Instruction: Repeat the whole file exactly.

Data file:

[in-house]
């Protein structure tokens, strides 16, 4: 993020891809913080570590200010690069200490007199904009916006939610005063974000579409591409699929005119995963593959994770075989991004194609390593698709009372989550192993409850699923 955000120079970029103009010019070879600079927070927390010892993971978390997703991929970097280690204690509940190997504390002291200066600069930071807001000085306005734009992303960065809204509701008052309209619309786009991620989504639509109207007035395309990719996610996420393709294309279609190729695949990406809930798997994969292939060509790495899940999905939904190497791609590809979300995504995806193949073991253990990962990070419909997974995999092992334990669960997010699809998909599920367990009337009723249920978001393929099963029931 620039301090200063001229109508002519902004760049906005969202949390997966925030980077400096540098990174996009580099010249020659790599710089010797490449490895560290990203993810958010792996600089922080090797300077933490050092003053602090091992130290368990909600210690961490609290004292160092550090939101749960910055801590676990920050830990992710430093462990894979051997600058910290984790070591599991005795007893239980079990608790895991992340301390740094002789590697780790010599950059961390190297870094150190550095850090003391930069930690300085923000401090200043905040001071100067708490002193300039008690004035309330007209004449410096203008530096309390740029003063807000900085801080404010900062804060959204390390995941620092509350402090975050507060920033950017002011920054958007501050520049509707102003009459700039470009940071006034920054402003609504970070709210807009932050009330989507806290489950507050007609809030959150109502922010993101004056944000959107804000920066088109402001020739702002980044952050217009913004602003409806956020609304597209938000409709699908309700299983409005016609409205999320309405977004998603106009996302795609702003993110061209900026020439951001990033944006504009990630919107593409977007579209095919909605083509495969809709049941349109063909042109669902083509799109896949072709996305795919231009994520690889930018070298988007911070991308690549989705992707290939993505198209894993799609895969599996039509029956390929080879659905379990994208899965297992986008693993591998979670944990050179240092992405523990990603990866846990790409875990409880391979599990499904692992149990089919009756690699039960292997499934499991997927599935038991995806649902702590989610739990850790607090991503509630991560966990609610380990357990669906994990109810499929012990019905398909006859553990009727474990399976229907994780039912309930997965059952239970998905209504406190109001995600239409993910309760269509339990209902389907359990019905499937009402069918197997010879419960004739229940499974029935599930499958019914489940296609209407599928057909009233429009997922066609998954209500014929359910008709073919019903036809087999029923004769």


[in-house]
């Protein structure tokens, strides 16, 4: 993020891809913080570590200010690069200490007199904009916006939610005063974000579409591409699929005119995963593959994770075989991004194609390593698709009372989550192993409850699923 955000120079970029103009010019070879600079927070927390010892993971978390997703991929970097280690204690509940190997504390002291200066600069930071807001000085306005734009992303960065809204509701008052309209619309786009991620989504639509109207007035395309990719996610996420393709294309279609190729695949990406809930798997994969292939060509790495899940999905939904190497791609590809979300995504995806193949073991253990990962990070419909997974995999092992334990669960997010699809998909599920367990009337009723249920978001393929099963029931 620039301090200063001229109508002519902004760049906005969202949390997966925030980077400096540098990174996009580099010249020659790599710089010797490449490895560290990203993810958010792996600089922080090797300077933490050092003053602090091992130290368990909600210690961490609290004292160092550090939101749960910055801590676990920050830990992710430093462990894979051997600058910290984790070591599991005795007893239980079990608790895991992340301390740094002789590697780790010599950059961390190297870094150190550095850090003391930069930690300085923000401090200043905040001071100067708490002193300039008690004035309330007209004449410096203008530096309390740029003063807000900085801080404010900062804060959204390390995941620092509350402090975050507060920033950017002011920054958007501050520049509707102003009459700039470009940071006034920054402003609504970070709210807009932050009330989507806290489950507050007609809030959150109502922010993101004056944000959107804000920066088109402001020739702002980044952050217009913004602003409806956020609304597209938000409709699908309700299983409005016609409205999320309405977004998603106009996302795609702003993110061209900026020439951001990033944006504009990630919107593409977007579209095919909605083509495969809709049941349109063909042109669902083509799109896949072709996305795919231009994520690889930018070298988007911070991308690549989705992707290939993505198209894993799609895969599996039509029956390929080879659905379990994208899965297992986008693993591998979670944990050179240092992405523990990603990866846990790409875990409880391979599990499904692992149990089919009756690699039960292997499934499991997927599935038991995806649902702590989610739990850790607090991503509630991560966990609610380990357990669906994990109810499929012990019905398909006859553990009727474990399976229907994780039912309930997965059952239970998905209504406190109001995600239409993910309760269509339990209902389907359990019905499937009402069918197997010879419960004739229940499974029935599930499958019914489940296609209407599928057909009233429009997922066609998954209500014929359910008709073919019903036809087999029923004769």